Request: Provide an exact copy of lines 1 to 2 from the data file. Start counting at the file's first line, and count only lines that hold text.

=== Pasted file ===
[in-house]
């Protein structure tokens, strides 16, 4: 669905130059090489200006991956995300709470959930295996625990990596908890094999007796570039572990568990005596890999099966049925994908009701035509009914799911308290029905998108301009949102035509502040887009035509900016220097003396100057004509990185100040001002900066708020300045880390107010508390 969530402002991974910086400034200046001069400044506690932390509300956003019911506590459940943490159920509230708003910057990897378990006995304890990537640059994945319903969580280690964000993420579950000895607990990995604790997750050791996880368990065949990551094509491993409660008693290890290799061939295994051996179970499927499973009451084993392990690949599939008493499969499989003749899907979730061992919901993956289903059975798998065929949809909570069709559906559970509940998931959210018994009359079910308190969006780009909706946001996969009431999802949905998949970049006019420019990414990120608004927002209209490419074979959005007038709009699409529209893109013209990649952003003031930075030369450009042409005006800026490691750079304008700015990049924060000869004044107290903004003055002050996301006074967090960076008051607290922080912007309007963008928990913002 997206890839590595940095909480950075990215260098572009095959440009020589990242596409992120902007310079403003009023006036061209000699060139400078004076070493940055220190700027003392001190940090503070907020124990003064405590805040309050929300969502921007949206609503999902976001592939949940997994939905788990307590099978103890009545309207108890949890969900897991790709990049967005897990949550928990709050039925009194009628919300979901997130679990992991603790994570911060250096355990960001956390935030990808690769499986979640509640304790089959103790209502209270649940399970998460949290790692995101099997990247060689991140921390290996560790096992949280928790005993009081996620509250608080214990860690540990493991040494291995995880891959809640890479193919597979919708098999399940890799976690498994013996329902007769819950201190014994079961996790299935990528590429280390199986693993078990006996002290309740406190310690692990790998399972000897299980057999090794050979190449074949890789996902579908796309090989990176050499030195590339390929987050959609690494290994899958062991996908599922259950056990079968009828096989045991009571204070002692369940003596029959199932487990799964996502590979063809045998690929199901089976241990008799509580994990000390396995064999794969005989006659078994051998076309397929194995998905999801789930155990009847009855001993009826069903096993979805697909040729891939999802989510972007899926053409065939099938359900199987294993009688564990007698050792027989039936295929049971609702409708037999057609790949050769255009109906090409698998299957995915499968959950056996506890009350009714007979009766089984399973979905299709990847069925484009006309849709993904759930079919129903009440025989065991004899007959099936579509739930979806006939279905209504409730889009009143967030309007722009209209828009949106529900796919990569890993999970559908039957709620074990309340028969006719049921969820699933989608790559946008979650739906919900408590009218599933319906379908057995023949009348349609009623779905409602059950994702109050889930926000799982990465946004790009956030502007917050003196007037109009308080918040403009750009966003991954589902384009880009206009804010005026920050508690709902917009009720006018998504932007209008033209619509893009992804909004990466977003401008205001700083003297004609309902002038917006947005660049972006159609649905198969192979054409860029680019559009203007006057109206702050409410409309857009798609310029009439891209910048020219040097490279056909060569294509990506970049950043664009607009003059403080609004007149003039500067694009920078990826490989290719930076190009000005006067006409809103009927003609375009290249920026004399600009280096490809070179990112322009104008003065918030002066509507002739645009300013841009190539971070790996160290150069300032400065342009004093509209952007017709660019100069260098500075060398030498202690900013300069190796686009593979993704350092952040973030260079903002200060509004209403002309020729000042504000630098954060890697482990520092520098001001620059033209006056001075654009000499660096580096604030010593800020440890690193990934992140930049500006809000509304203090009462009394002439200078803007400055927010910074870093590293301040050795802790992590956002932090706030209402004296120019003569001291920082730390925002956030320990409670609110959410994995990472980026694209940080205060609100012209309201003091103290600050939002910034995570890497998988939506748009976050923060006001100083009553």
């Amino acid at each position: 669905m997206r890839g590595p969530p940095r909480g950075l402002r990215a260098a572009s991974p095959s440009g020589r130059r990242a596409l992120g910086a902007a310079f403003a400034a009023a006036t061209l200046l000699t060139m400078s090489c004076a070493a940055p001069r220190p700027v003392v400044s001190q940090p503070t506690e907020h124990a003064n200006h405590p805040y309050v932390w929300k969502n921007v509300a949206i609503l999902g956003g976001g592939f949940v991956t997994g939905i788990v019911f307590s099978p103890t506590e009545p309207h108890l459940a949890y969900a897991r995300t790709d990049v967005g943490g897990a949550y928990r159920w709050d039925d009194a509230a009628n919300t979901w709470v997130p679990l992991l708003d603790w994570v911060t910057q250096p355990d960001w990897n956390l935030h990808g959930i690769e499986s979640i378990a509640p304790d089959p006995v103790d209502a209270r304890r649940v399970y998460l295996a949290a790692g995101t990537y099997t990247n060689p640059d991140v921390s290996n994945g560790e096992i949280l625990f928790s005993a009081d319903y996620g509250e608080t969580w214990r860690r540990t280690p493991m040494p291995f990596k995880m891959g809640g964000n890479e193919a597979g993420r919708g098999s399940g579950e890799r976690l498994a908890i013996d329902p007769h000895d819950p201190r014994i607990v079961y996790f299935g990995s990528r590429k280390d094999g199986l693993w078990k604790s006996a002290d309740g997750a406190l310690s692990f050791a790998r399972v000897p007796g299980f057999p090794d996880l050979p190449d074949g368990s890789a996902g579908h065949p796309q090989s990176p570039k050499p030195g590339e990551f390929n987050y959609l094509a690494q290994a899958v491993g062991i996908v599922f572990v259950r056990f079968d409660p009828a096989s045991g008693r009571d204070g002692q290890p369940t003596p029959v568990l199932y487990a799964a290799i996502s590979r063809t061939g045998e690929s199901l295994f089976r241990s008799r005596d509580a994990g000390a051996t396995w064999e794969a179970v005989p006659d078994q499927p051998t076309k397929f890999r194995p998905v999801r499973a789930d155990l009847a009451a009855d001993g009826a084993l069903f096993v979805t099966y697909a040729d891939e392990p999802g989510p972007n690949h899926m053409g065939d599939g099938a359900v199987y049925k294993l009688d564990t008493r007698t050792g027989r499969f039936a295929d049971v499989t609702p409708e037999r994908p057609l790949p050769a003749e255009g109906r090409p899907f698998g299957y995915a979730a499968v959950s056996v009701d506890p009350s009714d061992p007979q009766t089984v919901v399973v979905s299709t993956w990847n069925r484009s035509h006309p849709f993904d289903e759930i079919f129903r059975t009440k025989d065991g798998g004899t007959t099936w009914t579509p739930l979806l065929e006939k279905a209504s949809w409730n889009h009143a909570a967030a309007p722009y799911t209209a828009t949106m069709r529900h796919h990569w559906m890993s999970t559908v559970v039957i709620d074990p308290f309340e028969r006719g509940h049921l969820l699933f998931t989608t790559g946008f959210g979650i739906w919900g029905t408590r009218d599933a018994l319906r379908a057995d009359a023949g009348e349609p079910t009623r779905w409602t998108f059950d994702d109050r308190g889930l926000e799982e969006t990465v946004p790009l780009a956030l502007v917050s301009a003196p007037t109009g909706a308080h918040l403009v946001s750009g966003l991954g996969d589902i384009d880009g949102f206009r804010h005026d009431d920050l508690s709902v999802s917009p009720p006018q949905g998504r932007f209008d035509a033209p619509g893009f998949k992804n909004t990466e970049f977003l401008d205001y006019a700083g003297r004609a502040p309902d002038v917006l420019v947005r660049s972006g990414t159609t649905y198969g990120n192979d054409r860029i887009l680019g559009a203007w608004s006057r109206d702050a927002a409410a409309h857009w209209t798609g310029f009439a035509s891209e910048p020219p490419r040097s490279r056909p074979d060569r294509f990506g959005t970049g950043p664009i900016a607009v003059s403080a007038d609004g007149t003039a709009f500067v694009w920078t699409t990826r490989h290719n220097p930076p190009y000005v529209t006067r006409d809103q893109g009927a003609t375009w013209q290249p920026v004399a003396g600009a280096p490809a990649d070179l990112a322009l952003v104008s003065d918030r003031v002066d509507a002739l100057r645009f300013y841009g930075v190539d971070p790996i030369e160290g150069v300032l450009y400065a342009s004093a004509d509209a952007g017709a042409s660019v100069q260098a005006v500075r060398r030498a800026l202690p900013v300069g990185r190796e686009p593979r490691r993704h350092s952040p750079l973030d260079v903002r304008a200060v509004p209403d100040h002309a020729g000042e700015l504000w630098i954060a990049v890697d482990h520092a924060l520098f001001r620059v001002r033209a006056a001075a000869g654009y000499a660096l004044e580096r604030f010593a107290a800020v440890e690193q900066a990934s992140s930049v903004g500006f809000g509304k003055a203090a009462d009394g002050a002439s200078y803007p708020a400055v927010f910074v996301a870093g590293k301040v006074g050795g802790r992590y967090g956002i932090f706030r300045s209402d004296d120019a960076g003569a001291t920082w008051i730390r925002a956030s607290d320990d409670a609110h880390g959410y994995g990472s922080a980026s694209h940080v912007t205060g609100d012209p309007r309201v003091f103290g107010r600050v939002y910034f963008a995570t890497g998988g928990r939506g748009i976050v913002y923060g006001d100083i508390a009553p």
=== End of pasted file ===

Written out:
[in-house]
């Protein structure tokens, strides 16, 4: 669905130059090489200006991956995300709470959930295996625990990596908890094999007796570039572990568990005596890999099966049925994908009701035509009914799911308290029905998108301009949102035509502040887009035509900016220097003396100057004509990185100040001002900066708020300045880390107010508390 969530402002991974910086400034200046001069400044506690932390509300956003019911506590459940943490159920509230708003910057990897378990006995304890990537640059994945319903969580280690964000993420579950000895607990990995604790997750050791996880368990065949990551094509491993409660008693290890290799061939295994051996179970499927499973009451084993392990690949599939008493499969499989003749899907979730061992919901993956289903059975798998065929949809909570069709559906559970509940998931959210018994009359079910308190969006780009909706946001996969009431999802949905998949970049006019420019990414990120608004927002209209490419074979959005007038709009699409529209893109013209990649952003003031930075030369450009042409005006800026490691750079304008700015990049924060000869004044107290903004003055002050996301006074967090960076008051607290922080912007309007963008928990913002 997206890839590595940095909480950075990215260098572009095959440009020589990242596409992120902007310079403003009023006036061209000699060139400078004076070493940055220190700027003392001190940090503070907020124990003064405590805040309050929300969502921007949206609503999902976001592939949940997994939905788990307590099978103890009545309207108890949890969900897991790709990049967005897990949550928990709050039925009194009628919300979901997130679990992991603790994570911060250096355990960001956390935030990808690769499986979640509640304790089959103790209502209270649940399970998460949290790692995101099997990247060689991140921390290996560790096992949280928790005993009081996620509250608080214990860690540990493991040494291995995880891959809640890479193919597979919708098999399940890799976690498994013996329902007769819950201190014994079961996790299935990528590429280390199986693993078990006996002290309740406190310690692990790998399972000897299980057999090794050979190449074949890789996902579908796309090989990176050499030195590339390929987050959609690494290994899958062991996908599922259950056990079968009828096989045991009571204070002692369940003596029959199932487990799964996502590979063809045998690929199901089976241990008799509580994990000390396995064999794969005989006659078994051998076309397929194995998905999801789930155990009847009855001993009826069903096993979805697909040729891939999802989510972007899926053409065939099938359900199987294993009688564990007698050792027989039936295929049971609702409708037999057609790949050769255009109906090409698998299957995915499968959950056996506890009350009714007979009766089984399973979905299709990847069925484009006309849709993904759930079919129903009440025989065991004899007959099936579509739930979806006939279905209504409730889009009143967030309007722009209209828009949106529900796919990569890993999970559908039957709620074990309340028969006719049921969820699933989608790559946008979650739906919900408590009218599933319906379908057995023949009348349609009623779905409602059950994702109050889930926000799982990465946004790009956030502007917050003196007037109009308080918040403009750009966003991954589902384009880009206009804010005026920050508690709902917009009720006018998504932007209008033209619509893009992804909004990466977003401008205001700083003297004609309902002038917006947005660049972006159609649905198969192979054409860029680019559009203007006057109206702050409410409309857009798609310029009439891209910048020219040097490279056909060569294509990506970049950043664009607009003059403080609004007149003039500067694009920078990826490989290719930076190009000005006067006409809103009927003609375009290249920026004399600009280096490809070179990112322009104008003065918030002066509507002739645009300013841009190539971070790996160290150069300032400065342009004093509209952007017709660019100069260098500075060398030498202690900013300069190796686009593979993704350092952040973030260079903002200060509004209403002309020729000042504000630098954060890697482990520092520098001001620059033209006056001075654009000499660096580096604030010593800020440890690193990934992140930049500006809000509304203090009462009394002439200078803007400055927010910074870093590293301040050795802790992590956002932090706030209402004296120019003569001291920082730390925002956030320990409670609110959410994995990472980026694209940080205060609100012209309201003091103290600050939002910034995570890497998988939506748009976050923060006001100083009553």